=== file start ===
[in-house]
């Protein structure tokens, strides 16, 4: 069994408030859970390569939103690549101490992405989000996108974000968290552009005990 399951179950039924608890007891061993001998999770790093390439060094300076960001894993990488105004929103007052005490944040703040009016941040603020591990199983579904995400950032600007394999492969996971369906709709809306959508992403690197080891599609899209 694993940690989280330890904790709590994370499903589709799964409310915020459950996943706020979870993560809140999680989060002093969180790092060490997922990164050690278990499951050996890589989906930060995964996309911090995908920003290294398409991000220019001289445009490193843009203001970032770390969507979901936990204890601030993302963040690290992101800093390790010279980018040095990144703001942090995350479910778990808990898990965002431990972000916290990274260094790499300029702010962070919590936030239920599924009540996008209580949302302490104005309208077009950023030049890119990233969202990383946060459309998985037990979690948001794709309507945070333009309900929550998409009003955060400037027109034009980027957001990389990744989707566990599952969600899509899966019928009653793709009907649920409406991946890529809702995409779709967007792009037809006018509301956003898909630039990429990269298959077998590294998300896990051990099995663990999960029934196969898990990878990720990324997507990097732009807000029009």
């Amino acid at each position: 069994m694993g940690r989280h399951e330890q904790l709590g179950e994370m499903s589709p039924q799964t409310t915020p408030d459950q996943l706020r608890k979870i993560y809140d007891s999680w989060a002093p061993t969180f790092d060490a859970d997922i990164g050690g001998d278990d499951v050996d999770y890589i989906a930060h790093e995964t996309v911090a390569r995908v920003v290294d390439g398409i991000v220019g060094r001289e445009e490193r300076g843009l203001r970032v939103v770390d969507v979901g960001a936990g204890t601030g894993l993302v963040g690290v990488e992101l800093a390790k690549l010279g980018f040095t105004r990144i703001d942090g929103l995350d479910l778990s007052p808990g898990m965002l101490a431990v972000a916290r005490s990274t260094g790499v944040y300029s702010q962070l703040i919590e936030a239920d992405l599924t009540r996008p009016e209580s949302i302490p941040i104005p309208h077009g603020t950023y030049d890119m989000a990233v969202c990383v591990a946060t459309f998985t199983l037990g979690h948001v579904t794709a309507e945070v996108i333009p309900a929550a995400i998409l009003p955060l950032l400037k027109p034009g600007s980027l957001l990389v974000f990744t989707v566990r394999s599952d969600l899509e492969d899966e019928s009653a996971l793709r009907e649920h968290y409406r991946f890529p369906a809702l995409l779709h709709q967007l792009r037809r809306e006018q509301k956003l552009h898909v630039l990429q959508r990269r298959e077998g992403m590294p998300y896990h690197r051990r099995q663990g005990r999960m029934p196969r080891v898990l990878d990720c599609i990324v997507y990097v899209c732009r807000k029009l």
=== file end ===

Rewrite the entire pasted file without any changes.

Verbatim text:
[in-house]
């Protein structure tokens, strides 16, 4: 069994408030859970390569939103690549101490992405989000996108974000968290552009005990 399951179950039924608890007891061993001998999770790093390439060094300076960001894993990488105004929103007052005490944040703040009016941040603020591990199983579904995400950032600007394999492969996971369906709709809306959508992403690197080891599609899209 694993940690989280330890904790709590994370499903589709799964409310915020459950996943706020979870993560809140999680989060002093969180790092060490997922990164050690278990499951050996890589989906930060995964996309911090995908920003290294398409991000220019001289445009490193843009203001970032770390969507979901936990204890601030993302963040690290992101800093390790010279980018040095990144703001942090995350479910778990808990898990965002431990972000916290990274260094790499300029702010962070919590936030239920599924009540996008209580949302302490104005309208077009950023030049890119990233969202990383946060459309998985037990979690948001794709309507945070333009309900929550998409009003955060400037027109034009980027957001990389990744989707566990599952969600899509899966019928009653793709009907649920409406991946890529809702995409779709967007792009037809006018509301956003898909630039990429990269298959077998590294998300896990051990099995663990999960029934196969898990990878990720990324997507990097732009807000029009």
């Amino acid at each position: 069994m694993g940690r989280h399951e330890q904790l709590g179950e994370m499903s589709p039924q799964t409310t915020p408030d459950q996943l706020r608890k979870i993560y809140d007891s999680w989060a002093p061993t969180f790092d060490a859970d997922i990164g050690g001998d278990d499951v050996d999770y890589i989906a930060h790093e995964t996309v911090a390569r995908v920003v290294d390439g398409i991000v220019g060094r001289e445009e490193r300076g843009l203001r970032v939103v770390d969507v979901g960001a936990g204890t601030g894993l993302v963040g690290v990488e992101l800093a390790k690549l010279g980018f040095t105004r990144i703001d942090g929103l995350d479910l778990s007052p808990g898990m965002l101490a431990v972000a916290r005490s990274t260094g790499v944040y300029s702010q962070l703040i919590e936030a239920d992405l599924t009540r996008p009016e209580s949302i302490p941040i104005p309208h077009g603020t950023y030049d890119m989000a990233v969202c990383v591990a946060t459309f998985t199983l037990g979690h948001v579904t794709a309507e945070v996108i333009p309900a929550a995400i998409l009003p955060l950032l400037k027109p034009g600007s980027l957001l990389v974000f990744t989707v566990r394999s599952d969600l899509e492969d899966e019928s009653a996971l793709r009907e649920h968290y409406r991946f890529p369906a809702l995409l779709h709709q967007l792009r037809r809306e006018q509301k956003l552009h898909v630039l990429q959508r990269r298959e077998g992403m590294p998300y896990h690197r051990r099995q663990g005990r999960m029934p196969r080891v898990l990878d990720c599609i990324v997507y990097v899209c732009r807000k029009l």